Japan Eyes on Making Labor Markets Accessible to Foreign Workers
Next year, Japan is set to admit more foreign workers upon implementation of the country’s new visa system. Thus, the government now considers taking measure to make regional labor markets accessible to foreign workers, particularly to blue-collar employees, to prevent them from concentrating only in large cities like Tokyo.
Following the recent enactment of the country’s revised immigration laws, the government has compiled a draft basis policy about how to run the new visa system.
Under the new visa categories, Japan is set to accept approximately 345,150 foreign talents aged 18 and up in 14 fields, which includes construction, more than the next five years.
So far, while rural areas are facing more serious labor shortage, concerns are still looming as to whether local governments are in the right position to provide sufficient language education, welfare services and even housing to accept more foreign talents.
“When the revised law was passed, there was a supplementary resolution to prevent workers concentrating in Tokyo, so we would like to properly address that issue among others,”
Though stopping short of providing specifics, the draft policy is calling for taking “necessary measures” to meet the basic needs of foreign workers according to reports.
This month, the cabinet is expected to endorse the policy plan, giving way for the government to finalize measures to meet workers’ basic needs, the reports claimed. For example, the government currently considers how to provide foreign workers equal access to public services through multilingual consultation.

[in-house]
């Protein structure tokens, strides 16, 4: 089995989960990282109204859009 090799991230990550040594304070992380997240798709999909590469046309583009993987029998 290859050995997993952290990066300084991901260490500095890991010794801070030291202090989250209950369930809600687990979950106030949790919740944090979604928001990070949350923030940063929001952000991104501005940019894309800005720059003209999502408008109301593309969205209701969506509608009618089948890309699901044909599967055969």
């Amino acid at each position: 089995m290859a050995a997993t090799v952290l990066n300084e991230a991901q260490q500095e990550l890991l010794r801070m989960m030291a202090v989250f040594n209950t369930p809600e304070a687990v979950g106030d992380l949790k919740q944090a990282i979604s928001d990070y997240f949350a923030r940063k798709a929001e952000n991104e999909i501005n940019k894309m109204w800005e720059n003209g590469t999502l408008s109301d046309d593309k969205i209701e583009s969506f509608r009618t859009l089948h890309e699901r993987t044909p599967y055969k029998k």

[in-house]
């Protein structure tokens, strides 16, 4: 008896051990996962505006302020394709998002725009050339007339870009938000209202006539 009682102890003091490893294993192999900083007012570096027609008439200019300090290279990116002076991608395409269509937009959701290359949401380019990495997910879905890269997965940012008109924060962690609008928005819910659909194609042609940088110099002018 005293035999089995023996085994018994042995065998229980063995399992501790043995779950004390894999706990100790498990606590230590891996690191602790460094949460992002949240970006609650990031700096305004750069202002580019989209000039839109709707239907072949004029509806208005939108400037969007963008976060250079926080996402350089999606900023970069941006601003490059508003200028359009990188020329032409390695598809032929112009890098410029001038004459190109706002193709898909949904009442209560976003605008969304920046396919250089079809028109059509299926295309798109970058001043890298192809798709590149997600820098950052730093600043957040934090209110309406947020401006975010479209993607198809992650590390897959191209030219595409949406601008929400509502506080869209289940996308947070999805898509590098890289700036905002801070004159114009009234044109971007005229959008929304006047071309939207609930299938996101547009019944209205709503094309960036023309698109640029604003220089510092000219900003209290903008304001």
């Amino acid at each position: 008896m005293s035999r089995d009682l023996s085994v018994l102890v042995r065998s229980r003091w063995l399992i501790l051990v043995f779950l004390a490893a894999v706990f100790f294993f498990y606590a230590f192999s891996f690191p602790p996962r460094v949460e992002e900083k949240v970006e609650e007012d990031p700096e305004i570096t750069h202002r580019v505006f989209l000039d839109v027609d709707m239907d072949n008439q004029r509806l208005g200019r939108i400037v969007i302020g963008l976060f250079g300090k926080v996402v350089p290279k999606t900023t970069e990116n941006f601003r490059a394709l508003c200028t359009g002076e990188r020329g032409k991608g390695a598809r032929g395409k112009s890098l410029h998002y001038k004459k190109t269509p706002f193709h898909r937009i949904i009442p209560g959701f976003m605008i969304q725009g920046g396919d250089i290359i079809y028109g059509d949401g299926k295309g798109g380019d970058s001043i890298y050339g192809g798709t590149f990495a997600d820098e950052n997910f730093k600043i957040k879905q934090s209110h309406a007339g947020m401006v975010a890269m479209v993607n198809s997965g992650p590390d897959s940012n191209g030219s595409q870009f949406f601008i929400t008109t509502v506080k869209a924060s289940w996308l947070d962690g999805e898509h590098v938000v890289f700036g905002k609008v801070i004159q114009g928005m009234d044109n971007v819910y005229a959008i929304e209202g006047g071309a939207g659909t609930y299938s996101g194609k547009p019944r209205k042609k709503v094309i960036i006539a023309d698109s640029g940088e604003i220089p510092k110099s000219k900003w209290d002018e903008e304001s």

Moreover, the government is set to provide industry-specific rules. For instance, a home-visit care shall be excluded from the services that foreign caregivers at nursing homes will be permitted to give.
Under the basic policy, employers must outline their objectives in requesting to hire foreign talents, and provide specific reasons.
In addition, it likewise prohibits discrimination based on race when it comes to pay. It also requires employers to call for their employees to give different support measures – like holding orientation sessions, giving transportation after arrival and departure, and assisting with language learning.
Meanwhile, Japan has decided to hold language exams for the applicants for the new working status categories in at least eight countries, with arrangements already settled in seven of them, reports added.
The seven countries are China, Vietnam, Philippines, Thailand, Indonesia, Cambodia and Myanmar.
And, to deal with possible human rights issues like exploitations by brokers, the government likewise considers signing an information-sharing agreement with the governments of the countries from which most of the foreign workers are expected to originate, in order to have access to details of pertinent police investigations.